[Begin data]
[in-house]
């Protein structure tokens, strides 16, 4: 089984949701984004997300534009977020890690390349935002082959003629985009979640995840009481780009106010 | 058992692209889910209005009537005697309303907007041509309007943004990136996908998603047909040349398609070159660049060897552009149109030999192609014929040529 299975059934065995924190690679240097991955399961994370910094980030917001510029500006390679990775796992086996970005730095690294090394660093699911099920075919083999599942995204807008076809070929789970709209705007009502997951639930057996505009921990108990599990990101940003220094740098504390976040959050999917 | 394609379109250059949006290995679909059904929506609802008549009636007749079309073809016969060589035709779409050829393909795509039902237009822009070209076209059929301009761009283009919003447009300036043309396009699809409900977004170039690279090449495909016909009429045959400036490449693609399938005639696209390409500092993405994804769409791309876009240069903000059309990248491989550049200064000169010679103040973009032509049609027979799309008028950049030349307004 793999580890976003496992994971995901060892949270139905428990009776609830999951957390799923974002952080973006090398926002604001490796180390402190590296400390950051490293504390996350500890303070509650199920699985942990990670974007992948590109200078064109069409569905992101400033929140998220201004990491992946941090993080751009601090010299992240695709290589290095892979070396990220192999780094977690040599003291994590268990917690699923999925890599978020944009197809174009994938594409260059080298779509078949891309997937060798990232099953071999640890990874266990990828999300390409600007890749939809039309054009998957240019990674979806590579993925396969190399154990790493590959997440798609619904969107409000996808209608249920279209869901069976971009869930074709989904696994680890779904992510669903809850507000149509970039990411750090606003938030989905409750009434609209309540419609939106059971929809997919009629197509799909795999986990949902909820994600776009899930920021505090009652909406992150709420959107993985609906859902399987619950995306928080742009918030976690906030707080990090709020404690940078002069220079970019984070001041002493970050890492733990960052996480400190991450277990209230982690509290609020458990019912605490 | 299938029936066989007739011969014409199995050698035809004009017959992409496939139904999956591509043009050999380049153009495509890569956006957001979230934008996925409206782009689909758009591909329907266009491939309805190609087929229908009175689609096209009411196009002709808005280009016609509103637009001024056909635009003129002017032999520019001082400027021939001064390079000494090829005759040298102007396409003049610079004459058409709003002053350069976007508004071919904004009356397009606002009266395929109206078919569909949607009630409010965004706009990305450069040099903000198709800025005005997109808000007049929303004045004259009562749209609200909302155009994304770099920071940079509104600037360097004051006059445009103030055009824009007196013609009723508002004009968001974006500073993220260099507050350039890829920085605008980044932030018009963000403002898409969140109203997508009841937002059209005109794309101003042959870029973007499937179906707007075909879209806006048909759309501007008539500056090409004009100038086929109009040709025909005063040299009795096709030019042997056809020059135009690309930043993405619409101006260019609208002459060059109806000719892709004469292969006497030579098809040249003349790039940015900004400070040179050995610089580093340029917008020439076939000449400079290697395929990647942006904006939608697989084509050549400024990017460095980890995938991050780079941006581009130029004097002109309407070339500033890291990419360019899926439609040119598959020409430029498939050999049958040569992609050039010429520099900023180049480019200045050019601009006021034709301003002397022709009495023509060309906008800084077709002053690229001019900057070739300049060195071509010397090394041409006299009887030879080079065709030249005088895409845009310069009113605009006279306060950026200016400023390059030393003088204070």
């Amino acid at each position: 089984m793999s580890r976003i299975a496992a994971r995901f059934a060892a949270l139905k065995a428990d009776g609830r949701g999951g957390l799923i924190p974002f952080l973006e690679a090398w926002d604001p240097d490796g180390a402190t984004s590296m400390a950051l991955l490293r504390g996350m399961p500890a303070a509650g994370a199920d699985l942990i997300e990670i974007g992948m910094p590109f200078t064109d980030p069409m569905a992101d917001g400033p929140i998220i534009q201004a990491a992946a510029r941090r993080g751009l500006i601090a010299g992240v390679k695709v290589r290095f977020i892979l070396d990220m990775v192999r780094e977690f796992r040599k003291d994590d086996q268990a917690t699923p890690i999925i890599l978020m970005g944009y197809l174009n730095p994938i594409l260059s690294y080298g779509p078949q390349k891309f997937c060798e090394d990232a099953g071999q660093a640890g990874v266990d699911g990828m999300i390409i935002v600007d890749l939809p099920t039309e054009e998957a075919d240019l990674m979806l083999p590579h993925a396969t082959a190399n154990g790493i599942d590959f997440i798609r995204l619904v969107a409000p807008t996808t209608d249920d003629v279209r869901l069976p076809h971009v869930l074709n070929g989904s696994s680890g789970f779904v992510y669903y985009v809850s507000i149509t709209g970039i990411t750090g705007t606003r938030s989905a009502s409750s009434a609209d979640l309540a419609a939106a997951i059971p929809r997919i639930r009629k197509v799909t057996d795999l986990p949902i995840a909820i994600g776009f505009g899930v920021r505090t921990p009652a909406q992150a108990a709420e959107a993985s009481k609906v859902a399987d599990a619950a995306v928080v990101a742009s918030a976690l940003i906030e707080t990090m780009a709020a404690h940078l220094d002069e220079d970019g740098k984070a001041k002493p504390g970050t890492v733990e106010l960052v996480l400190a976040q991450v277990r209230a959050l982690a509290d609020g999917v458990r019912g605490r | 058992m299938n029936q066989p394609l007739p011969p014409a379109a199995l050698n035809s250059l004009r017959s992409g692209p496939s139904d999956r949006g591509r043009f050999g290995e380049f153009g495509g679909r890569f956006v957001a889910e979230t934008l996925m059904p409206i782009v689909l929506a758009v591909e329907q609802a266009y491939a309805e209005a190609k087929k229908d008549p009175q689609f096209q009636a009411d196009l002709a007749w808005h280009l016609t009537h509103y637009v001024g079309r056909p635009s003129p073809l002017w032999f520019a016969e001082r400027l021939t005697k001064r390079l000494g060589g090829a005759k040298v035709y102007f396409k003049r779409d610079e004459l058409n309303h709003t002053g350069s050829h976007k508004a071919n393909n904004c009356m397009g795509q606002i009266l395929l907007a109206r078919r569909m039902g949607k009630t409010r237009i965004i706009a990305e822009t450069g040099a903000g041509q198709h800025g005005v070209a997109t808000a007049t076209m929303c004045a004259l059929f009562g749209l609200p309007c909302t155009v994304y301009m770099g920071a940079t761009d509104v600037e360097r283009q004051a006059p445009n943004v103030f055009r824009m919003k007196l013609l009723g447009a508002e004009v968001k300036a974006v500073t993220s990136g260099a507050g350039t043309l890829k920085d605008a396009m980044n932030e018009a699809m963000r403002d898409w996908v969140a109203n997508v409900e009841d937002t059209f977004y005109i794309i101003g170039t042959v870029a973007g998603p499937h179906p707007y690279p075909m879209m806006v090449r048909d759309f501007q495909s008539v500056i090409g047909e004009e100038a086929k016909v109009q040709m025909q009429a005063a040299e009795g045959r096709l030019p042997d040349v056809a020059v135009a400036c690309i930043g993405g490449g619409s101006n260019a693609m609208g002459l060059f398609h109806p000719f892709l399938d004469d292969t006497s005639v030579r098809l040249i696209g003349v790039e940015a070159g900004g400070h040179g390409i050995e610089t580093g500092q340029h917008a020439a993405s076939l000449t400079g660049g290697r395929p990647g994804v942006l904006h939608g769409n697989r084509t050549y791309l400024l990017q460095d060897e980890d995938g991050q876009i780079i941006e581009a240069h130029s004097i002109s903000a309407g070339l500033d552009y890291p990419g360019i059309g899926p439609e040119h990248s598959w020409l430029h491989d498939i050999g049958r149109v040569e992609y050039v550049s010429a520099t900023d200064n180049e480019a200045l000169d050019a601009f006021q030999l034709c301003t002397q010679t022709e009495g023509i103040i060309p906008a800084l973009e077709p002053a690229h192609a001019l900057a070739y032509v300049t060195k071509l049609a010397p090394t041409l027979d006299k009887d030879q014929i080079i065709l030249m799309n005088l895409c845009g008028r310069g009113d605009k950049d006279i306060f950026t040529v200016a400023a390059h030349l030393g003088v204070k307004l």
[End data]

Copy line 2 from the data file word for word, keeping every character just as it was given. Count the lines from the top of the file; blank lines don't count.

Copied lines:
């Protein structure tokens, strides 16, 4: 089984949701984004997300534009977020890690390349935002082959003629985009979640995840009481780009106010 | 058992692209889910209005009537005697309303907007041509309007943004990136996908998603047909040349398609070159660049060897552009149109030999192609014929040529 299975059934065995924190690679240097991955399961994370910094980030917001510029500006390679990775796992086996970005730095690294090394660093699911099920075919083999599942995204807008076809070929789970709209705007009502997951639930057996505009921990108990599990990101940003220094740098504390976040959050999917 | 394609379109250059949006290995679909059904929506609802008549009636007749079309073809016969060589035709779409050829393909795509039902237009822009070209076209059929301009761009283009919003447009300036043309396009699809409900977004170039690279090449495909016909009429045959400036490449693609399938005639696209390409500092993405994804769409791309876009240069903000059309990248491989550049200064000169010679103040973009032509049609027979799309008028950049030349307004 793999580890976003496992994971995901060892949270139905428990009776609830999951957390799923974002952080973006090398926002604001490796180390402190590296400390950051490293504390996350500890303070509650199920699985942990990670974007992948590109200078064109069409569905992101400033929140998220201004990491992946941090993080751009601090010299992240695709290589290095892979070396990220192999780094977690040599003291994590268990917690699923999925890599978020944009197809174009994938594409260059080298779509078949891309997937060798990232099953071999640890990874266990990828999300390409600007890749939809039309054009998957240019990674979806590579993925396969190399154990790493590959997440798609619904969107409000996808209608249920279209869901069976971009869930074709989904696994680890779904992510669903809850507000149509970039990411750090606003938030989905409750009434609209309540419609939106059971929809997919009629197509799909795999986990949902909820994600776009899930920021505090009652909406992150709420959107993985609906859902399987619950995306928080742009918030976690906030707080990090709020404690940078002069220079970019984070001041002493970050890492733990960052996480400190991450277990209230982690509290609020458990019912605490 | 299938029936066989007739011969014409199995050698035809004009017959992409496939139904999956591509043009050999380049153009495509890569956006957001979230934008996925409206782009689909758009591909329907266009491939309805190609087929229908009175689609096209009411196009002709808005280009016609509103637009001024056909635009003129002017032999520019001082400027021939001064390079000494090829005759040298102007396409003049610079004459058409709003002053350069976007508004071919904004009356397009606002009266395929109206078919569909949607009630409010965004706009990305450069040099903000198709800025005005997109808000007049929303004045004259009562749209609200909302155009994304770099920071940079509104600037360097004051006059445009103030055009824009007196013609009723508002004009968001974006500073993220260099507050350039890829920085605008980044932030018009963000403002898409969140109203997508009841937002059209005109794309101003042959870029973007499937179906707007075909879209806006048909759309501007008539500056090409004009100038086929109009040709025909005063040299009795096709030019042997056809020059135009690309930043993405619409101006260019609208002459060059109806000719892709004469292969006497030579098809040249003349790039940015900004400070040179050995610089580093340029917008020439076939000449400079290697395929990647942006904006939608697989084509050549400024990017460095980890995938991050780079941006581009130029004097002109309407070339500033890291990419360019899926439609040119598959020409430029498939050999049958040569992609050039010429520099900023180049480019200045050019601009006021034709301003002397022709009495023509060309906008800084077709002053690229001019900057070739300049060195071509010397090394041409006299009887030879080079065709030249005088895409845009310069009113605009006279306060950026200016400023390059030393003088204070």